The Art of War, Book Review

I am not going to claim to be the first to have read the Art of War and looked at it from a business/entrepreneurial point of view. However, if you haven’t read the Art of War this can still benefit you and maybe I have a view that you haven’t seen before.


Sun Tzu wrote the Art War to best entail how to wage war. The book is described as being the path to safety or ruin. Inside the book, Sun Tzu outlines the path to ensure your victory. Companies can be seen as going to war with each other in our modern world.


Sun Tzu states “Ensure Success by attacking areas that are undefended.” Where is your enemy weak? Where don’t they have a presence? Do we often think of this in business? I believe a more common thought is where is my competitor and how I can I be there too. While an easier route to start with is likely selling where your competition is not. Which comes into his ideas about appearing where you are not expected. By going where your customers are but not where your competitors are you can capitalize on being seen by a different subset of the market.


You can do this with partnerships. Find a company doing business in the same demographics as you are and create a plan to mutual benefit. When your partner sells something they include an ad for your product. When you sell something you include an ad for their product. In essence, you are sharing each other’s customer base without competing. Ensure success by attacking where the enemy is weak. Attack where they have to presence.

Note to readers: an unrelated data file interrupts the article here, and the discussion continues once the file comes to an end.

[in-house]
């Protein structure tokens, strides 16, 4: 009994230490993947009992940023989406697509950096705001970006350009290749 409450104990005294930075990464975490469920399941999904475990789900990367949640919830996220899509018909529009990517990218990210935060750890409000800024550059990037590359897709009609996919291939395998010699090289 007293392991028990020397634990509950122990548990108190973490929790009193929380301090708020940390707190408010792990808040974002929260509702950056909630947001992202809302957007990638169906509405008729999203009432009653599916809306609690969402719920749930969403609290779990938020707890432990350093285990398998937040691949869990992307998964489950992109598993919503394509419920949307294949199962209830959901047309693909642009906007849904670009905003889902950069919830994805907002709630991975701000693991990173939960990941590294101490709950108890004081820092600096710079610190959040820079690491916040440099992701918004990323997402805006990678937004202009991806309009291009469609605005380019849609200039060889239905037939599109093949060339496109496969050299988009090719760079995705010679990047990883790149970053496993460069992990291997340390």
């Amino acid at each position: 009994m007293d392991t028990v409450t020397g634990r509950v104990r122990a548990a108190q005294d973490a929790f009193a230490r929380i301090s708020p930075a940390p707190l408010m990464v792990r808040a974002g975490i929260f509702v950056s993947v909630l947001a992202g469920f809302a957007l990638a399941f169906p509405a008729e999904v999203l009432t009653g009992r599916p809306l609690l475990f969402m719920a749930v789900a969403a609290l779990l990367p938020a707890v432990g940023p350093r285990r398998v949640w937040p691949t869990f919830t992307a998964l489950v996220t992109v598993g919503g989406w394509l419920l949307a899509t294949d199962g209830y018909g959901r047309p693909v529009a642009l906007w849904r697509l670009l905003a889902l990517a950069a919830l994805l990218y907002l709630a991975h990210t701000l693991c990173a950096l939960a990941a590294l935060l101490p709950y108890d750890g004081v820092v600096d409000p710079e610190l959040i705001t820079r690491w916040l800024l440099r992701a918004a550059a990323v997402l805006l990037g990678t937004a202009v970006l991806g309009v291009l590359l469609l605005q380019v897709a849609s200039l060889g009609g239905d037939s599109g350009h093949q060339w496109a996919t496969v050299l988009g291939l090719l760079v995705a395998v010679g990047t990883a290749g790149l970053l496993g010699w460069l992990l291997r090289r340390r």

Sun Tzu states that “A Skillful fighter seeks battles they know they can win.” We often believe that there are no guarantees in business. However, if you craft your sales and marketing correctly you can come out to metrics and make decisions based on them guaranteeing that you know how much you have to spend to “win” and where to spend it and what the outcome should be based on past results.


Another important lesson from Sun Tzu is that you are not fit to wage war on unfamiliar territory. If you have no knowledge of where you are selling or advertising than you are wasting your time. Research pays off. Finding experts pays off.


Sun Tzu devotes time to discuss the organization and the importance of avoiding a disorganized structure. This is because if you are at work and there is disorganization you will essentially lose the war. Have you ever worked in a disorganized company? It’s not a good place to be. All functions take longer than necessary and the customer gets neglected and will go to your competitors.


The last Point I want to bring up from Sun Tzu is his saying of, “Look at your soldiers as your children and they will follow you to the deepest valleys. Look at them as your sons and they will follow you to death.” This is how you keep good employees. You treat them well. Then if you have a problem, if your company is struggling, and you respect your employees and care for them and they care for you then you will have an astronomically higher chance of getting through it as a team opposed to seeing all your employees leave the company because it’s expected to fail. The more people like you the more they will go through with you. Startup’s are hard. It’s an uphill battle pushing a round stone. Often times you need a good team to achieve your goals.
Approaching situations tactically and mindfully is important in business and war. Hopefully, this overview has helped to give you some idea of how The Art of War could benefit you. It is not an overly long book and overall a very good change of space if you are reading about business or marketing. A change of pace is good and The Art of War just might help you make better decisions.


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